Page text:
Gate to Heaven

Do you think it has a destination of playing in-flight?

It's not a big "cash cow." I would have loved to have Masumi [Makhija], my main actress, here [at SFIFF] but she would only fly business class, which was too much for the guys here [at the festival] to get her to San Francisco.

The poster for the film is beautiful. Even if Gate to Heaven and Tuvalu are very different, their visual aesthetic is very clear.

When I finish, then I can see more of a connection. In the beginning, I think that I embark on a completely new trip. When I finish, it's about a man, it's about a woman, it's about one place, it's about people trying to gain freedom, it's about others who behave like a child. There are similarities.

Do you think that you'll bring those same stylistic and narrative parallels into the next project? You'll make a film out of your teaching assignment?

I do a lot of these films. These are short films. Last week we did one, but those are different. Those are not really my films. I bring a lot from my person in this. It's not that I'm earning a lot of money. I try to show people in countries which are not connected to the film industry how you make movies in these industrial conditions. That means I'm going there, we shoot on 35mm, we have a three-day schedule, we're working very hard and these people used to shoot on video for film academies and their teachers haven't shot for many, many years. This is a crash course for them and some of them see that they really love this job and some see that they will never make it.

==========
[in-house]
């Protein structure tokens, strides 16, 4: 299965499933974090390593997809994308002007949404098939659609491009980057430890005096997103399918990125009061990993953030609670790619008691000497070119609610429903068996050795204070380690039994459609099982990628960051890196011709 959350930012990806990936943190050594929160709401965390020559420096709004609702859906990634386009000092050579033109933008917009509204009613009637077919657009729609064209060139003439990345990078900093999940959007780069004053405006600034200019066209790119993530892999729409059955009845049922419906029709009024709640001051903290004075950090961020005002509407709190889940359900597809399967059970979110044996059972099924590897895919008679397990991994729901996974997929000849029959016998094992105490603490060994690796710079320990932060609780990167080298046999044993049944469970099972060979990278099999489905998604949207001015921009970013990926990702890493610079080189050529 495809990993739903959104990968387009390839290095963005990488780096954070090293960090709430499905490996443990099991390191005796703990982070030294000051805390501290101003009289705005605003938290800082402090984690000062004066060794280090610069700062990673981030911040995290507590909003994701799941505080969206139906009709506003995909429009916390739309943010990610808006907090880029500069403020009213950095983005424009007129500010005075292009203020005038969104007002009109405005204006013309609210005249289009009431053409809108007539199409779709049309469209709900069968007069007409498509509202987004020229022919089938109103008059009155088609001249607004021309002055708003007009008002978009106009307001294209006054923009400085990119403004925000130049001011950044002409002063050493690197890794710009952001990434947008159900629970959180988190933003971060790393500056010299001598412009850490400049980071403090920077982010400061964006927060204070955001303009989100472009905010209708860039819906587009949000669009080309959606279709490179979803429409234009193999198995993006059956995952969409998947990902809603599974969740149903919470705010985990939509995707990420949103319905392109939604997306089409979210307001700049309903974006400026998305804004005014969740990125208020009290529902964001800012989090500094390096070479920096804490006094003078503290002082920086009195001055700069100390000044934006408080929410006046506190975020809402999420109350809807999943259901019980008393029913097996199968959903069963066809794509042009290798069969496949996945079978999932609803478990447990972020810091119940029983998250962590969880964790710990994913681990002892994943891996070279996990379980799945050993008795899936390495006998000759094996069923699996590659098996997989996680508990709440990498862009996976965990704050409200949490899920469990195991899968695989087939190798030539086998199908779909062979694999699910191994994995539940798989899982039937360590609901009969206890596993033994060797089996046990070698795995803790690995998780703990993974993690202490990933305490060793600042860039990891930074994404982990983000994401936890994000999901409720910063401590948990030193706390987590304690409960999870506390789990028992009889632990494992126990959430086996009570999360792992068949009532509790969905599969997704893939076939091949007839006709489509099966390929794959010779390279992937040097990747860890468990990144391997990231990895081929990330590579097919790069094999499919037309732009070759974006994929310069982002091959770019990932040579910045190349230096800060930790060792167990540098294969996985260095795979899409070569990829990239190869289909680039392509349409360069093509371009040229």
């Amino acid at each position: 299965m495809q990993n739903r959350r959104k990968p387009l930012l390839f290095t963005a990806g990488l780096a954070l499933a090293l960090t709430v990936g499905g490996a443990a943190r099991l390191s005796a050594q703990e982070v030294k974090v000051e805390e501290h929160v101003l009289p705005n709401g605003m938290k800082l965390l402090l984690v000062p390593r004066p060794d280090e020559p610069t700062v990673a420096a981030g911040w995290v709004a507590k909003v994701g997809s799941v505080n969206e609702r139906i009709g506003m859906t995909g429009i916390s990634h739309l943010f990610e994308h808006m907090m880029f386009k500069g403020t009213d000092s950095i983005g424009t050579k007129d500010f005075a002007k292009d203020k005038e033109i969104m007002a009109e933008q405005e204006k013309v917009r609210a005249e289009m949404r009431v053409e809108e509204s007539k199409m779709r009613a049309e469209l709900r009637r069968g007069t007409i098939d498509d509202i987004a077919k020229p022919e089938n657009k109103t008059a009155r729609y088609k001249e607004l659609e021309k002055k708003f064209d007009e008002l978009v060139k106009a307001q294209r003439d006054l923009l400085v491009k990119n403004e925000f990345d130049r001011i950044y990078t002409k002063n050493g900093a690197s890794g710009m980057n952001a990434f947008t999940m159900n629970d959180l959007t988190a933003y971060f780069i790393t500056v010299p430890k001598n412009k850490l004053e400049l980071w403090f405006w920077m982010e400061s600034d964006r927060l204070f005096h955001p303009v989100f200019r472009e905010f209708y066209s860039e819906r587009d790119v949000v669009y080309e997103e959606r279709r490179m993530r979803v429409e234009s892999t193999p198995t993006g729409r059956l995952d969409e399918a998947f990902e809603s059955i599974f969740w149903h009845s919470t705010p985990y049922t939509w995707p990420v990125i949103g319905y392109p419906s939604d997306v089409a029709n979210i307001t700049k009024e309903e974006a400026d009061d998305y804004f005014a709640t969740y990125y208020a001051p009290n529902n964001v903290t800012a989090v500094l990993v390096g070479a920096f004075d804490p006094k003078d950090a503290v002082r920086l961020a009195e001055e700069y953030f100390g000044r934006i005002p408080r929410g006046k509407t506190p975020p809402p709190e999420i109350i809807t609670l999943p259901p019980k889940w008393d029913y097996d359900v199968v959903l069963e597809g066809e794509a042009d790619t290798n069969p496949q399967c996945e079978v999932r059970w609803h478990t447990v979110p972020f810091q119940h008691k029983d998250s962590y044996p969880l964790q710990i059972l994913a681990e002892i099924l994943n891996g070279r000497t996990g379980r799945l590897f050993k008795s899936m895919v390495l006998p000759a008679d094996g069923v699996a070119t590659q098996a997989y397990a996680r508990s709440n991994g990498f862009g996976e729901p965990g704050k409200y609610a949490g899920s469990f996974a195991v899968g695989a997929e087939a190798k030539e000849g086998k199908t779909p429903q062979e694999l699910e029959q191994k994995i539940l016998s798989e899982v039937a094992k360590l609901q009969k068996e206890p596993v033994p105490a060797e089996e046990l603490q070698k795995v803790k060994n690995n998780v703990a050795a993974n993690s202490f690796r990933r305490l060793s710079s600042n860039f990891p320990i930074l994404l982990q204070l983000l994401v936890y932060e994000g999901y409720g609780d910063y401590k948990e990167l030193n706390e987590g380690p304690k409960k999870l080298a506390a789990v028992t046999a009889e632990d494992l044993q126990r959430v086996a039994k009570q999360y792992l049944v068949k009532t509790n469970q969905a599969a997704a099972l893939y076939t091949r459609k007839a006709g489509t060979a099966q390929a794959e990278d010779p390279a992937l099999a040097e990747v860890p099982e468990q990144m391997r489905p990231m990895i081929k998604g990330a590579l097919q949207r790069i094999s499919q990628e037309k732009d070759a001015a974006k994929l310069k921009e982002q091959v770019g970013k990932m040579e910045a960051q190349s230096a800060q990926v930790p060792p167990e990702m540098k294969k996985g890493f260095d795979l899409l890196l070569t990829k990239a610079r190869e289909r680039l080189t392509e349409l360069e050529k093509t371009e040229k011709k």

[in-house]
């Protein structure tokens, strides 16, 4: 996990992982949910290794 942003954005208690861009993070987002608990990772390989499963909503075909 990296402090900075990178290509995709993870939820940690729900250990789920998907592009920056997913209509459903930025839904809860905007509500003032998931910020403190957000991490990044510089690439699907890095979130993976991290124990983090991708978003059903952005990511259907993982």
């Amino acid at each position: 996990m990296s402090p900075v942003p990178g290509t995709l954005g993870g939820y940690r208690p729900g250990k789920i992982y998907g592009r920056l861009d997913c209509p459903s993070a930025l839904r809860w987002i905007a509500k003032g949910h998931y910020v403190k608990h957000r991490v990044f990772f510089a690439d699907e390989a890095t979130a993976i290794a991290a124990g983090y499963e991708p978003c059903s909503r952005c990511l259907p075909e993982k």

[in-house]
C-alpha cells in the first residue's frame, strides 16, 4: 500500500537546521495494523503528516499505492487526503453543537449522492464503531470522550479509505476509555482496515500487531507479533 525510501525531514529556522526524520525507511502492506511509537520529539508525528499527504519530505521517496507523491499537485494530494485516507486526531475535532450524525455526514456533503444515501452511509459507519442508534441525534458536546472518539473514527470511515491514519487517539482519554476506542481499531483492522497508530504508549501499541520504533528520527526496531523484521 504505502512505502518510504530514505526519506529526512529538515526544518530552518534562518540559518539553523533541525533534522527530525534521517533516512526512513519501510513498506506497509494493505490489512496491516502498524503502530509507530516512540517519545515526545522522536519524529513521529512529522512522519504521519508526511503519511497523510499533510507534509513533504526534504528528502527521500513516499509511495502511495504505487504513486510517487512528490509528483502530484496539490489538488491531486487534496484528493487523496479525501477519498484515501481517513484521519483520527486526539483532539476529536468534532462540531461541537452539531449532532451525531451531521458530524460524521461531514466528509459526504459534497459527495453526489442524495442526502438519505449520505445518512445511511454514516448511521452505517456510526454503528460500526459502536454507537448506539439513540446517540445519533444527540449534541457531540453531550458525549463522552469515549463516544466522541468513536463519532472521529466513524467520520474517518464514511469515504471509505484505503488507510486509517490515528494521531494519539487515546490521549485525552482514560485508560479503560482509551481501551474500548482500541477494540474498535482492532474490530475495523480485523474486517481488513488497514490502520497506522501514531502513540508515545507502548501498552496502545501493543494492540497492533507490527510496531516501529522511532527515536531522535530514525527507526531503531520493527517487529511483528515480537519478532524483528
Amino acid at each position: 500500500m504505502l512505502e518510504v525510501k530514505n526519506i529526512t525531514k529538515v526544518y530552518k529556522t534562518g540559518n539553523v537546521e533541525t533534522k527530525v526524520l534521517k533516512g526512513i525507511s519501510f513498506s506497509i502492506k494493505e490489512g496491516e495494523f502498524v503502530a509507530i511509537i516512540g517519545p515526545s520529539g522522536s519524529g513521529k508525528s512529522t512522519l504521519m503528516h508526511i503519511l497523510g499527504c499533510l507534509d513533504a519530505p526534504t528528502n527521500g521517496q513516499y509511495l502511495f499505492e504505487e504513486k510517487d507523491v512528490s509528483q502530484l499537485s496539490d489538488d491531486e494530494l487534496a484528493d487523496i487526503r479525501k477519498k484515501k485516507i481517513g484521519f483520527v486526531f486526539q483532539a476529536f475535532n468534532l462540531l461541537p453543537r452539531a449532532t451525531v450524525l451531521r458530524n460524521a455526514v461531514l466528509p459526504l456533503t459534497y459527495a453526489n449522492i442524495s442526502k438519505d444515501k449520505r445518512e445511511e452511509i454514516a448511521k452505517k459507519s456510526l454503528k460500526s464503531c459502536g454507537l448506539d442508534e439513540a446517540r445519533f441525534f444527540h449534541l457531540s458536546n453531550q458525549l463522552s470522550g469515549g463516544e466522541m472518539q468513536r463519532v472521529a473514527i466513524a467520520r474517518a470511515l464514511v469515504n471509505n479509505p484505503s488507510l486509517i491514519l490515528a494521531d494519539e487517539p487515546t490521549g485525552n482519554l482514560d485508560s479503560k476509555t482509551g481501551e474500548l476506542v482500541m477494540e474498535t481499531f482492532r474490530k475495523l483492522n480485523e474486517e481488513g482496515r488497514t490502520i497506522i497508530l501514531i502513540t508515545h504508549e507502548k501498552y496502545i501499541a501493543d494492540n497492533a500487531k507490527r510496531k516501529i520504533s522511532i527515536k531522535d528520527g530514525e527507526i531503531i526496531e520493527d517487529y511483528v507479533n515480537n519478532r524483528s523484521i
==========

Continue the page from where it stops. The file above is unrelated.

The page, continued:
The majority of them, I suppose.

No, most of these students are very ambitious and very good, but some of them also understand that it takes a lot. You need to be willing to die for this profession.

You have another script?

I always have a couple of projects going at the same time. My next project is a documentary I'm going to shoot about casting in Los Angeles. I go out July, August, September to Los Angeles. I'm invited to Villa Aurora, which is an artist-in-residence place for German artists and I want to do something about the process of casting in Los Angeles which I discovered to be something really special when I cast Tuvalu and Gate to Heaven. I cast in over a dozen countries, all over the world. India, Russia, France, England, wherever. There's no place like Los Angeles, where you can access 80,000 actors within twenty-four hours. Sending out a casting brief and getting 10,000 submissions out of a resource of 80,000 actors. I want to do this from the perspective of the director. The directors have the challenge, have the problem, have this mission to find the best people for their films. I want to follow three directors and to watch behind-the-scenes, inside their head, to see how they gather their actors.